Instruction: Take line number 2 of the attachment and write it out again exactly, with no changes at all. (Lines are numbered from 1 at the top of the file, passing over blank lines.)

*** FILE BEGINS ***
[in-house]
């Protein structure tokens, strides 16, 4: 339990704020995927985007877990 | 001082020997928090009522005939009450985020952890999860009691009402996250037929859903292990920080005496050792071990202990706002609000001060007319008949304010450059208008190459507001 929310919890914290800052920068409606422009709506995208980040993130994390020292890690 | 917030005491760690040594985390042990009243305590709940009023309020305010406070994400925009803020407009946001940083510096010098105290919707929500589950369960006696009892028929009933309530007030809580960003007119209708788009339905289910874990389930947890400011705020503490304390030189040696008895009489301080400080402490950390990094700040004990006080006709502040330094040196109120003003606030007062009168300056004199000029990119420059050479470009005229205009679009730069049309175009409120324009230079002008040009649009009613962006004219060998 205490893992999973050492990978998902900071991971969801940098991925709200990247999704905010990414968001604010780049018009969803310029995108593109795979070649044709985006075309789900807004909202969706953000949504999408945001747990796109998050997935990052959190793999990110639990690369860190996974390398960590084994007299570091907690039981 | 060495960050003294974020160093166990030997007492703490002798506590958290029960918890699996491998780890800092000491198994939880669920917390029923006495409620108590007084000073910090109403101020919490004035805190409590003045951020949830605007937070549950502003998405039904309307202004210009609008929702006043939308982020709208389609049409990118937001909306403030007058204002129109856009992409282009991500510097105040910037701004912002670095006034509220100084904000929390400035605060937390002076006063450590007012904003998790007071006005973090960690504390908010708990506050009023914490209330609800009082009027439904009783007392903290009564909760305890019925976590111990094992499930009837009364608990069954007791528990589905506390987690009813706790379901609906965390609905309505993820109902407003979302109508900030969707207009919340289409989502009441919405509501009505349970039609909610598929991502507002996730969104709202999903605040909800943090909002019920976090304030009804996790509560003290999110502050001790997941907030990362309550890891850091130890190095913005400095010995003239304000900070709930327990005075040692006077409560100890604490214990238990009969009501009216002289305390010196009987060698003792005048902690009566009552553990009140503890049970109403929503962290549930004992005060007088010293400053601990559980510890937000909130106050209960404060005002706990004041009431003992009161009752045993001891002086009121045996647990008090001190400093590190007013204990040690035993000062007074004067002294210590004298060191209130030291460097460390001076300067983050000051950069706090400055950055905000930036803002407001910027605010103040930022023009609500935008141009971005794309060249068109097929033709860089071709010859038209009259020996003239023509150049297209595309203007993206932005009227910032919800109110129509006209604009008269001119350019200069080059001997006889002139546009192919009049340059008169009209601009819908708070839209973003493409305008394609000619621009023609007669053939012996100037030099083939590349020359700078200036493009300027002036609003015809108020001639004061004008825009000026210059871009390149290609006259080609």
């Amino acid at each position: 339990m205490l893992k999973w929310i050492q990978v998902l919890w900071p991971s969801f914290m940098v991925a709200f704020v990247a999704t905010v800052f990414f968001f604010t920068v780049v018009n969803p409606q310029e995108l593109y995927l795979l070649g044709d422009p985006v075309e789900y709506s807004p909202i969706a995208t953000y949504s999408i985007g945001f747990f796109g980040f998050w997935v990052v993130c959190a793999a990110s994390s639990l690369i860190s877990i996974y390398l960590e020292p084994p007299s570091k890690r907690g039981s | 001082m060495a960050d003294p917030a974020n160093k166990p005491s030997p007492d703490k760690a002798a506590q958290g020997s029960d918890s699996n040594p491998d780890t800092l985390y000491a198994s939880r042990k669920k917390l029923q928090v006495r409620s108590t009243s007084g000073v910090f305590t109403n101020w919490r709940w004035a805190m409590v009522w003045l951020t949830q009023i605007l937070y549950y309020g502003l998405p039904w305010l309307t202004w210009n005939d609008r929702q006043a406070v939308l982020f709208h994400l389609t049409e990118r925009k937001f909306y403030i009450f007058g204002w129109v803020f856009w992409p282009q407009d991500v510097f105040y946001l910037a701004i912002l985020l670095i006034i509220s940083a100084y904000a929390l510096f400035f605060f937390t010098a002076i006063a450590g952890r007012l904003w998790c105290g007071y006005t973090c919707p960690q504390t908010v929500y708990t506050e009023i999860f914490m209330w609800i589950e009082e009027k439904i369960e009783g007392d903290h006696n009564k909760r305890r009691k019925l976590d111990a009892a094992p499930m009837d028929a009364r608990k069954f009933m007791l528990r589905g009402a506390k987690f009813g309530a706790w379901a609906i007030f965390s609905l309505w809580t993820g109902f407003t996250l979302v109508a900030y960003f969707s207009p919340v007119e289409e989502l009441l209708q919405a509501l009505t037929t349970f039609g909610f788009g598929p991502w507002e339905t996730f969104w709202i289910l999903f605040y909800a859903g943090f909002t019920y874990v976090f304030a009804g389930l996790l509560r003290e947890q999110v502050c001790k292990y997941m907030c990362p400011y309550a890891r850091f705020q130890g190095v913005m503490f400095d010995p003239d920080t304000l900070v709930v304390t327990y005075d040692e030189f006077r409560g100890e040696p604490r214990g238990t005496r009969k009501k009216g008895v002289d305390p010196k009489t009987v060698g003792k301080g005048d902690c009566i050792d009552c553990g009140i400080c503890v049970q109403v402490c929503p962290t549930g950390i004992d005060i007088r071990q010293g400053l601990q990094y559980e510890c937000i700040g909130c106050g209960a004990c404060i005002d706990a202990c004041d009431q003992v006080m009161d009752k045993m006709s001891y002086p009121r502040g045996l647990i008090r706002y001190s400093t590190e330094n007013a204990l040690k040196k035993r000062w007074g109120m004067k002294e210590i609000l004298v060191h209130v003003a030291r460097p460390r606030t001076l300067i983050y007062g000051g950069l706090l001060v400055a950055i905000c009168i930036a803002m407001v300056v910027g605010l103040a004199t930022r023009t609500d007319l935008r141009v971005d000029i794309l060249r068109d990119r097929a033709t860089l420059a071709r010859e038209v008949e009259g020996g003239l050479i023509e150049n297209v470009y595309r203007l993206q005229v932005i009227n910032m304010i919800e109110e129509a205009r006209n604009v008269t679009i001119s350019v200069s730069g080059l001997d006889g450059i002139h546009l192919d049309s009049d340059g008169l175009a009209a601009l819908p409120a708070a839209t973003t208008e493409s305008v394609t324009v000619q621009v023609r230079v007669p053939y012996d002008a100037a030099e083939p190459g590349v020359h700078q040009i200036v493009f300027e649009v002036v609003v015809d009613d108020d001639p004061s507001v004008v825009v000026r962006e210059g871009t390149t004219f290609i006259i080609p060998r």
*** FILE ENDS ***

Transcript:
């Protein structure tokens, strides 16, 4: 339990704020995927985007877990 | 001082020997928090009522005939009450985020952890999860009691009402996250037929859903292990920080005496050792071990202990706002609000001060007319008949304010450059208008190459507001 929310919890914290800052920068409606422009709506995208980040993130994390020292890690 | 917030005491760690040594985390042990009243305590709940009023309020305010406070994400925009803020407009946001940083510096010098105290919707929500589950369960006696009892028929009933309530007030809580960003007119209708788009339905289910874990389930947890400011705020503490304390030189040696008895009489301080400080402490950390990094700040004990006080006709502040330094040196109120003003606030007062009168300056004199000029990119420059050479470009005229205009679009730069049309175009409120324009230079002008040009649009009613962006004219060998 205490893992999973050492990978998902900071991971969801940098991925709200990247999704905010990414968001604010780049018009969803310029995108593109795979070649044709985006075309789900807004909202969706953000949504999408945001747990796109998050997935990052959190793999990110639990690369860190996974390398960590084994007299570091907690039981 | 060495960050003294974020160093166990030997007492703490002798506590958290029960918890699996491998780890800092000491198994939880669920917390029923006495409620108590007084000073910090109403101020919490004035805190409590003045951020949830605007937070549950502003998405039904309307202004210009609008929702006043939308982020709208389609049409990118937001909306403030007058204002129109856009992409282009991500510097105040910037701004912002670095006034509220100084904000929390400035605060937390002076006063450590007012904003998790007071006005973090960690504390908010708990506050009023914490209330609800009082009027439904009783007392903290009564909760305890019925976590111990094992499930009837009364608990069954007791528990589905506390987690009813706790379901609906965390609905309505993820109902407003979302109508900030969707207009919340289409989502009441919405509501009505349970039609909610598929991502507002996730969104709202999903605040909800943090909002019920976090304030009804996790509560003290999110502050001790997941907030990362309550890891850091130890190095913005400095010995003239304000900070709930327990005075040692006077409560100890604490214990238990009969009501009216002289305390010196009987060698003792005048902690009566009552553990009140503890049970109403929503962290549930004992005060007088010293400053601990559980510890937000909130106050209960404060005002706990004041009431003992009161009752045993001891002086009121045996647990008090001190400093590190007013204990040690035993000062007074004067002294210590004298060191209130030291460097460390001076300067983050000051950069706090400055950055905000930036803002407001910027605010103040930022023009609500935008141009971005794309060249068109097929033709860089071709010859038209009259020996003239023509150049297209595309203007993206932005009227910032919800109110129509006209604009008269001119350019200069080059001997006889002139546009192919009049340059008169009209601009819908708070839209973003493409305008394609000619621009023609007669053939012996100037030099083939590349020359700078200036493009300027002036609003015809108020001639004061004008825009000026210059871009390149290609006259080609």